Walk Before You Run
Found in: Coaching
How many things can you think of that have nasty side effects?
Medicines. Technologies. Political policies. Even just things we’ve said or done to people we know.
How many times have you been thrust into a role or responsibility you weren’t ready for? How many times have you expected someone else to do something they weren’t ready for? Did things go as intended or not quite work out?
Sometimes, it takes a while to notice some negative side effects. Other times, we regret immediately that we took some step and wish we could take it back, because we realize that more bad than good will come of it.
Negative side effects happen when we act against the way things work. Take the time to understand how things work, take the time to know something, and the chances of negative side effects are minimized.
It’s a life lesson that most of us could learn better — and it’s a lesson that has everything to do with learning itself.
Adults can test their knowledge on television against fifth graders and lose. Does it mean that those fifth graders are particularly smart? Or is because those fifth graders haven’t yet had the time to forget so much of what they were “taught”? Probably a little of both.
Either way, there is no doubt that much of what passes for education is really just shoving information in, testing to make sure it’s there, and then not worrying about whether it sticks around for any meaningful amount of time after the test. No wonder we all forget so much of what we’ve ever “learned.” We were taught in ways that go against how our minds actually work.
This also happens to be one of the common traits of traditional piano lessons.
When we go slowly, though, when we make things relevant and real, then we can really learn something, learn it so that it sticks with us. Only if it sticks with us can we really say that we learned it, after all. And when we take it at an appropriate pace, we can learn well and deeply enough to minimize negative side effects.
In piano lessons, this can take many forms.
Practice a song slowly, controlling the events.
Use the practice pad to deeply learn the visual pattern first, adding the touch of moving keys and the sound of notes only later. Speak your instructions out loud until the motions have become comfortable. Each next layer of learning is easier when you go slowly and deliberately through each layer that comes before — until suddenly the whole song can be played smoothly and evenly at “normal” speed. Any other approach means spending more time and effort reaching that destination — or maybe never reaching it at all.
Learn each piece solidly without adding too many more pieces too quickly. Through this, you’ll build a repertoire of dozens and eventually hundreds of songs that you can play from memory any time you sit down at any keyboard instrument. Any other approach means not giving enough time to each of your pieces, leaving you with a repertoire full of holes — or maybe leaving you with something that couldn’t even be called a repertoire at all.
Learn to play before learning reading, theory and other more advanced material.
Not because we don’t value reading and advanced material but because we value them so much that we want you to learn them as well as possible. Humans were speaking for hundreds of thousands of years before writing was invented. Spoken language itself is just a variation on the kinds of audible communication that mammals and other animals have been doing for millions of years. These are the very roots of the musicality that’s inside each one of us. Whether music or Chinese or math or anything else people do that can be translated into abstract symbols, you’ll always go farther faster in mastering the symbols if you first master the reality that the symbols represent. That’s just how our brains work.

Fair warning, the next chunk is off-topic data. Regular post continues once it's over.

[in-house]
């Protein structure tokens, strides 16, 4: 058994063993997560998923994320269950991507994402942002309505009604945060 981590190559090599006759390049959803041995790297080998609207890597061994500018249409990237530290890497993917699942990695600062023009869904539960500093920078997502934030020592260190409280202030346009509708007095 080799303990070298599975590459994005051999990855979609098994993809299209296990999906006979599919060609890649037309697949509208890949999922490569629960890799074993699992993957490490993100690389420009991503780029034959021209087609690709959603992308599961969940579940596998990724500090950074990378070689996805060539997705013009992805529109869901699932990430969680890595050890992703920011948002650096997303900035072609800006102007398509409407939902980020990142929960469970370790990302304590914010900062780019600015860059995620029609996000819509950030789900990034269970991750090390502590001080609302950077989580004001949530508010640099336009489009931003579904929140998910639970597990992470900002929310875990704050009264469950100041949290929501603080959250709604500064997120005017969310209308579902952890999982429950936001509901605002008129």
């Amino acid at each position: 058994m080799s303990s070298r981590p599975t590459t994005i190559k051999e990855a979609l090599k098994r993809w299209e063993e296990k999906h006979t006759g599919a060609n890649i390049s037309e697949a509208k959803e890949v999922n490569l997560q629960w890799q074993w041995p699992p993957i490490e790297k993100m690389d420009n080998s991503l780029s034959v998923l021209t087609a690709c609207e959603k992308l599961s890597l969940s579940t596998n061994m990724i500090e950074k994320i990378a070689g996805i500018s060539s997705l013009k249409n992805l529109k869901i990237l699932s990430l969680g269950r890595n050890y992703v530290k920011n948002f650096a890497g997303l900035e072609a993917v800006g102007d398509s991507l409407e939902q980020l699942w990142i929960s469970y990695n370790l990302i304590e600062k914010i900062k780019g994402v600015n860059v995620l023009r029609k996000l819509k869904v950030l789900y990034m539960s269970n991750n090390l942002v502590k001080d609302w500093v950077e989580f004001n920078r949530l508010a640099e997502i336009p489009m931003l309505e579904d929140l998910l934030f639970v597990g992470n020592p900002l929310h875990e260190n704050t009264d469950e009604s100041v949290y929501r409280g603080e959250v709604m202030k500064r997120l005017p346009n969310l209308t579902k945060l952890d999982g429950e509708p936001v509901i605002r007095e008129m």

It feels good to run. It feels good to soar. That’s what we’re all after. And walking first, much less crawling, can feel like a drag. But did it ever occur to you that the reason that relatively few people seem to soar in their lives is that most people don’t bother to take things one step at a time? When a person is frustrated about feeling less than special, maybe that frustration is just a negative side effect of that person’s not having bothered to do what every person is entirely capable of — crawling before they walk, walking before they run, and running before they soar. Maybe that person was educated in a way that failed to teach that lesson. But the only way out is one step at a time.
You can speed things up before you’re really ready to, and you might get a somewhat good feeling along with that. Play that song fast. Pile extra pieces into your repertoire. Read before you’ve mastered playing first. Take that new medicine. Use that new technology. But when you compare any of these things to how they go after you’ve confidently walked those territories first, there’s simply no comparison. Walking well will get you to running well faster every time compared to trying to run too soon. Running too soon just ensures that you’ll trip yourself up — sometimes literally.
This is what we mean when we say that Simply Music isn’t just helping you learn great sounding songs, and it isn’t just helping you learn how to build a repertoire, and it isn’t just helping you learn to become a self-generating musician. It’s helping you learn a way of learning that is applicable in most any area of most everyone’s lives.
Imagine what would happen if you walked before you ran at each step of your piano practice. You would be a very different piano player.
Imagine what would happen if each person walked before they ran at each step of every thing they did. It would be a very different world.
And in both cases, the difference would be so much for the better, we can hardly even imagine it.
So walk before you run.